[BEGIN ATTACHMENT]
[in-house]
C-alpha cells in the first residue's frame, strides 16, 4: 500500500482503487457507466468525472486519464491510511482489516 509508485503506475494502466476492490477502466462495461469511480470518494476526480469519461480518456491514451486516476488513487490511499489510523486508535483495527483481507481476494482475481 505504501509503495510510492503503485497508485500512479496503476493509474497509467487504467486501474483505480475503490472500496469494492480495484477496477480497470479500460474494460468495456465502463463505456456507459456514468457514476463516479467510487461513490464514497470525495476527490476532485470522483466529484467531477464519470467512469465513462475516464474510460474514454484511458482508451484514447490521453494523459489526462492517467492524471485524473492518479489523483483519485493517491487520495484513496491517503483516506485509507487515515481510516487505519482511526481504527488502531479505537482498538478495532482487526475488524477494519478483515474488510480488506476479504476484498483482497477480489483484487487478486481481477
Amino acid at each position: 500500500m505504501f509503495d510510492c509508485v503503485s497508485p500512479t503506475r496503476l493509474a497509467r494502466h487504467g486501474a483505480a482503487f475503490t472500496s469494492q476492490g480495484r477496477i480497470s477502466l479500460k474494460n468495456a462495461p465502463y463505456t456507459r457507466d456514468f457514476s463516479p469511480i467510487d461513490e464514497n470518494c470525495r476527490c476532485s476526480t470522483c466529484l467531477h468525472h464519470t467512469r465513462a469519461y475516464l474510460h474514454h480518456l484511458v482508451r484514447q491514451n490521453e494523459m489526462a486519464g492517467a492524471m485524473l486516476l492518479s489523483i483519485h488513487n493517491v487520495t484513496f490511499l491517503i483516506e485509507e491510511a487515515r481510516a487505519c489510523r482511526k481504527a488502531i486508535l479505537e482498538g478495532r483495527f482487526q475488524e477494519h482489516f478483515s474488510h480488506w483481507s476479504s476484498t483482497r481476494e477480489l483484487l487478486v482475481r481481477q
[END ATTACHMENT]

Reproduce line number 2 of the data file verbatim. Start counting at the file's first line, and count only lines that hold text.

C-alpha cells in the first residue's frame, strides 16, 4: 500500500482503487457507466468525472486519464491510511482489516 509508485503506475494502466476492490477502466462495461469511480470518494476526480469519461480518456491514451486516476488513487490511499489510523486508535483495527483481507481476494482475481 505504501509503495510510492503503485497508485500512479496503476493509474497509467487504467486501474483505480475503490472500496469494492480495484477496477480497470479500460474494460468495456465502463463505456456507459456514468457514476463516479467510487461513490464514497470525495476527490476532485470522483466529484467531477464519470467512469465513462475516464474510460474514454484511458482508451484514447490521453494523459489526462492517467492524471485524473492518479489523483483519485493517491487520495484513496491517503483516506485509507487515515481510516487505519482511526481504527488502531479505537482498538478495532482487526475488524477494519478483515474488510480488506476479504476484498483482497477480489483484487487478486481481477